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Excitement, Controversy, Uncertainty: Where Does Dan Henderson Go Post-Fedor?

Posted on by Ken Pishna

Dan Henderson

Dan Henderson

Already people are calling it one of the most action packed rounds in recent MMA memory.

The fight between main eventers Fedor Emelianenko and Dan Henderson at Saturday night’s Strikeforce & M-1 Global: Fedor vs. Henderson event in suburban Chicago may not have been short, but it sure didn’t lack for excitement.

And of course, there was a dash of controversy thrown in.

The action was ferocious from the opening bell, Henderson landing his patented left hook and Fedor giving it all right back, eventually rushing Henderson, connecting with a few punches, and putting him on the mat.

Fedor followed Henderson down to finish, but he scrambled out and took Fedor’s back, sneaking in an uppercut that put Fedor face first on the canvas.

Henderson kept going and it took a moment for referee Herb Dean to call a stop to the fight at 4:12 of the first round.

Clear-cut right? Not completely.

As Henderson followed with more punches to the apparently KO’d Fedor, “The Last Emperor” turned to his back, presumably to try and mount some sort of defense.

To be honest, it looked like a warranted stoppage to most, but Fedor and Henderson had different takes on the stoppage… although both men believed as you expect they might.

“I think it was early,” Fedor said about the stoppage. “I don’t want to say anything bad about the referee, but it seems to be that it was early.”

“I felt great about the stoppage,” retorted Henderson in a post-fight interview. “I felt that had the ref not stepped in, I would’ve definitely not moved off the top of him and probably knocked him unconscious.”

While Henderson of course felt the stoppage was appropriate, even with his reputation for a savage left hand, it wasn’t how he envisioned the fight unfolding.

“I thought I was gonna fight a three-round war with him. Obviously I would like to have caught him like I did, but I felt he was gonna be hard to knock out. He’s a veteran. If he gets hurt he’s gonna be able to recover like he did the first flurry of the fight,” Henderson commented.

“He was able to come back a little bit and he landed a couple punches after that.”

Fedor’s punches never knocked Henderson “silly,” but they got his attention.

“I ain’t gonna lie, they were hard. They hurt. He gave me stitches. But he didn’t hit me in the right spot I guess.”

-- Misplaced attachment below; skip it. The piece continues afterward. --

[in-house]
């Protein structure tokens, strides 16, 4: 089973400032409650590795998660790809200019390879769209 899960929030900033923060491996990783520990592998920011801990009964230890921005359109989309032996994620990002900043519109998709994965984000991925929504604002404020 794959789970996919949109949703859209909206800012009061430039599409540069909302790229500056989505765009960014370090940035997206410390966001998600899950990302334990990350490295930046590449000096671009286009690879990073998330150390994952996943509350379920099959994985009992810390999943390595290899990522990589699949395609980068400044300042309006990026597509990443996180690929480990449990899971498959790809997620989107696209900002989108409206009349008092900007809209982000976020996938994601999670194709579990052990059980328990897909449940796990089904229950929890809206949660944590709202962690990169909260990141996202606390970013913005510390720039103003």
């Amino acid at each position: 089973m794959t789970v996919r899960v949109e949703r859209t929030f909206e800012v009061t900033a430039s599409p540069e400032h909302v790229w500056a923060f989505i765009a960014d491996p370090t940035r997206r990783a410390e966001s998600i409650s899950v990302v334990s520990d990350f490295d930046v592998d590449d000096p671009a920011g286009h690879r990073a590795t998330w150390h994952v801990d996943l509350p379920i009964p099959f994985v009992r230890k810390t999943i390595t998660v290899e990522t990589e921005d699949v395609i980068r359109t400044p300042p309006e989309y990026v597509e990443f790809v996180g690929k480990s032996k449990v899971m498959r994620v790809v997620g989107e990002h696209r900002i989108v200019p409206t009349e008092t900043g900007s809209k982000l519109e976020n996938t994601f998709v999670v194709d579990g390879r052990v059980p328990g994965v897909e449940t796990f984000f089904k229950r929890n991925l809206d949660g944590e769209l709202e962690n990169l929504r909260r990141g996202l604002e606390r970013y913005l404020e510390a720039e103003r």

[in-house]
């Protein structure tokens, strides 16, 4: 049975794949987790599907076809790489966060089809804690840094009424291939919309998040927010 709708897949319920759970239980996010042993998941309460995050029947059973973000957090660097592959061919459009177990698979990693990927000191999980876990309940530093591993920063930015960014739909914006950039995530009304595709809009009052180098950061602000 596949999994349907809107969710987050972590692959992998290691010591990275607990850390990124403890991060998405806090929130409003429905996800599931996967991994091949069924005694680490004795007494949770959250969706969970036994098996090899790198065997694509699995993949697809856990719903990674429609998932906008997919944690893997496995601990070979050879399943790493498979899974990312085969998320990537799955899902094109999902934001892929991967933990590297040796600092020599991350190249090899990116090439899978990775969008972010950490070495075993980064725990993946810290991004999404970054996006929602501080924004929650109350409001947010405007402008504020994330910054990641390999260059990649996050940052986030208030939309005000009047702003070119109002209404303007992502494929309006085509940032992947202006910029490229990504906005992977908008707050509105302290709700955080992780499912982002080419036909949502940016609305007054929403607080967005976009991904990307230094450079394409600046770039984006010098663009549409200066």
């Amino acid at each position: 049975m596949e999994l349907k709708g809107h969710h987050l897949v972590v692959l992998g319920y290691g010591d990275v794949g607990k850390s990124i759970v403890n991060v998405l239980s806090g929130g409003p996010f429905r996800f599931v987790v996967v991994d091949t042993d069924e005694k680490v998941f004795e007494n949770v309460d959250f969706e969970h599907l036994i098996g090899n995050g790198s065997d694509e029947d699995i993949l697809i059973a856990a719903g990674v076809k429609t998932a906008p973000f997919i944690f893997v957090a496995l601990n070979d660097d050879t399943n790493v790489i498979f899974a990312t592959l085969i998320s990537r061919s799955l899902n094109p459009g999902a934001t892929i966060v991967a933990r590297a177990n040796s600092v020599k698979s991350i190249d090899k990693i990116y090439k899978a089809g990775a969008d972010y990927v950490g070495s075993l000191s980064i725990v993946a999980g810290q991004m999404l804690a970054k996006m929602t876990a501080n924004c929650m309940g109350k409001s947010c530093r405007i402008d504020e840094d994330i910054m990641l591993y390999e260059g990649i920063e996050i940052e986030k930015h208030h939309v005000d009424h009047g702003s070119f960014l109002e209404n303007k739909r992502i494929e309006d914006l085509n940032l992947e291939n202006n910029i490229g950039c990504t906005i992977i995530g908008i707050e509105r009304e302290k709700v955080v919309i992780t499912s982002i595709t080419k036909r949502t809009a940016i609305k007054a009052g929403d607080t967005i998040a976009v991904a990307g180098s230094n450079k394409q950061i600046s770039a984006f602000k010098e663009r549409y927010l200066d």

They did, however, flip Henderson’s switch, putting him into finishing mode. As mentioned, after he went down, Henderson became as dangerous as ever, sneaking the uppercut in from behind Fedor, finding that “right spot.”

As much as people want to talk about whether or not Fedor will retire following his third consecutive loss, there is also the question of what’s next for Henderson.

The heavyweight non-title fight with Fedor was the last on the Strikeforce light heavyweight champion’s contract. Even though he’s a champ without a contract, usually a position of power, no one wants to see the champ walk away; Henderson is also one of the promotion’s highest paid fighters.

It’s not clear just how much negotiating leverage he has.

Strikeforce was recently purchased by Zuffa, the parent company of the UFC. And if nothing else, they’ve already shown that a belt doesn’t mean a fighter’s name appears in permanent ink on the roster.

Nick Diaz was moved over to the UFC to challenge its welterweight champion, Georges St-Pierre, at UFC 137 in October. On the opposite end of the spectrum, Strikeforce heavyweight champion Alistair Overeem was released from his contract for undisclosed reasons following some controversy over why he is out of the company’s Heavyweight Grand Prix.

Henderson and his camp will eventually figure out the lay of the land with the new bosses, but for now, he’s going to enjoy toppling a fighter that he considers himself a fan of.

“I’d like to defend my belt in Strikeforce,” he said. “But it’s all up to Strikeforce, and now Zuffa, the new owners. We’ll see what happens, but I’m just going to enjoy this victory for a while.”


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Ken Pishna is the managing editor of MMAWeekly.com.
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